El Chorro Via Ferrata

Another day, another adventure! This time we had to open up our storage box in the van to find our via Ferrata slings as they had been out of use since we left the alps. We were going to climb the local via Ferrata route in el chorro, that we had found information about online. We were parked the other end of town and in a few minutes were at the other end, it’s literally that small. We found a path that wound its way from the shoreline through the trees, to where we thought the climb might start. As it turns out our guess was spot on, as we emerged from the trees at the foot of the route.

There was already a team on the route, and once at the foot we set up ready to go. It did not take us long to be on the heels of the other group as they were very slow, so we overtook them at a safe place. The initial part of the Ferrata was steep, but nearly no climbing as there are staples and cable the whole way, way more ladder climbing than actual climbing. The first crossing over thin air was a ‘zipline’ although it was pretty much horizontal, and not angled as you would expect. This is the only part of the route that we did not have the right equipment, and so instead of using a pulley, we just used a sling and karabiners aswell as our via Ferrata slings. It turned out that we had to just haul ourselves over. It was quite hard on the arms, but as it was only 35m, it was over before you knew it! It was pretty cool to just be over nothing, hanging on wire ropes.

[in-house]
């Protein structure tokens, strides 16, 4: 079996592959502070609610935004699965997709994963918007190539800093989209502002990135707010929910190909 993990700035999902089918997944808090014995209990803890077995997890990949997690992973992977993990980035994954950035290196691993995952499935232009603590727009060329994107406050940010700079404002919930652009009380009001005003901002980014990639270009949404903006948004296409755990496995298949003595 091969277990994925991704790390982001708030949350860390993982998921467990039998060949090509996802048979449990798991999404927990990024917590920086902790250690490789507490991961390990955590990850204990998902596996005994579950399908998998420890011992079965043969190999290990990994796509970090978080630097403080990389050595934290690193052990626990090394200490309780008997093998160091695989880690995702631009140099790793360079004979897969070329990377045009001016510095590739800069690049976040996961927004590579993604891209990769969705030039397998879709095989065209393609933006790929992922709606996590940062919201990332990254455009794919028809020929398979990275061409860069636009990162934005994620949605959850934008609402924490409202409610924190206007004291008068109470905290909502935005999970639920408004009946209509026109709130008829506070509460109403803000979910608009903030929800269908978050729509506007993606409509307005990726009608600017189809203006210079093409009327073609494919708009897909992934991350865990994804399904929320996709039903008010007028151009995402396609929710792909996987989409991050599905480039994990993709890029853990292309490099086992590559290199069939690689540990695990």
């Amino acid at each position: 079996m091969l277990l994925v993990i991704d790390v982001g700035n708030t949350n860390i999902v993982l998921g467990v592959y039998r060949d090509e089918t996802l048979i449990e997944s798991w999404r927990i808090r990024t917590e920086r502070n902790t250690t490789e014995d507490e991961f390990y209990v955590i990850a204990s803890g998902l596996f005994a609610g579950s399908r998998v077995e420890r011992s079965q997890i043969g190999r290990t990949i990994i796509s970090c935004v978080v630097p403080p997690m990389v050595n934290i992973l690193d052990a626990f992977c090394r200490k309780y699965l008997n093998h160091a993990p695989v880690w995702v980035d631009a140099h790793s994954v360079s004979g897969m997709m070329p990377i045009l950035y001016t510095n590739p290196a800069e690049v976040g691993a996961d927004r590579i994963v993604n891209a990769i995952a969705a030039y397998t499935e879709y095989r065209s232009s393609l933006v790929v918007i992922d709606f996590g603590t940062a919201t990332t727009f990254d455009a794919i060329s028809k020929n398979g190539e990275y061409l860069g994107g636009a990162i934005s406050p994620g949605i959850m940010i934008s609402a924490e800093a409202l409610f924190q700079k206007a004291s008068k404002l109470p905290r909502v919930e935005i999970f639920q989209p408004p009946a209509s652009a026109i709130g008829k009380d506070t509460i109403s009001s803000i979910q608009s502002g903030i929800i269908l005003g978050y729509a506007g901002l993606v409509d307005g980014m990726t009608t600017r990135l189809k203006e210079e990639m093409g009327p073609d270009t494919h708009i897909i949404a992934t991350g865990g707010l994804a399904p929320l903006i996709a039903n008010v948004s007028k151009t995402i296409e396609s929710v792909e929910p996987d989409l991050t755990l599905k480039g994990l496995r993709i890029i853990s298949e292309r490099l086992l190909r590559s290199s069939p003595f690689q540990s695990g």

Again the next stage climb had lots of metal to help you along. The next crossing was very go ape like rope bridge. We tried to balance with no hands, although I think our careers as tightrope walkers is light years away. I could not help but think of the guy who tight rope walked across the twin towers, and how much confidence he must have had! I was clipped in and only a few metres of the ground and I was still feeling the fear.

More easy ground led to the next crossing, and it was the best of all three and had one wire for your hands and one for your feet. It crossed over a gully and half way across I tried to take a selfie, although you can see a bit of fear through the bravado of the crazy smile. I tried to wave to some people at the foot of the cliff, they either did not see me or they ignored me? From this point the via Ferrata was more of a scramble/walk than a climb, and we did a bit of it not clipped in as it was easier without the faff. We finally got to the down climb, which was similar to the start in its steepness. Once we were back on solid ground we set off on the path home.

The path was a slight deviation on the route we had taken to descend from our first multipitch in the area. We passed a house that was built into the cliff like the burba villages I had seen in other areas. In no time we were back at the van. The all round trip had taken only 2 hours from start to finish, which was a full hour quicker than recommended. Although it was a short trip, it was fun, and definitely something that I would recommend, especially when the weather is a bit too cold for climbing.


2 thoughts on “El Chorro Via Ferrata

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    1. We had a via Ferrara harness, but a competent climber could do it with a pair of slings and screw gates. I only say pair as there is a Tyrolean part that would be nice to have a back up as you slide down. No need for rope or quickdraws.


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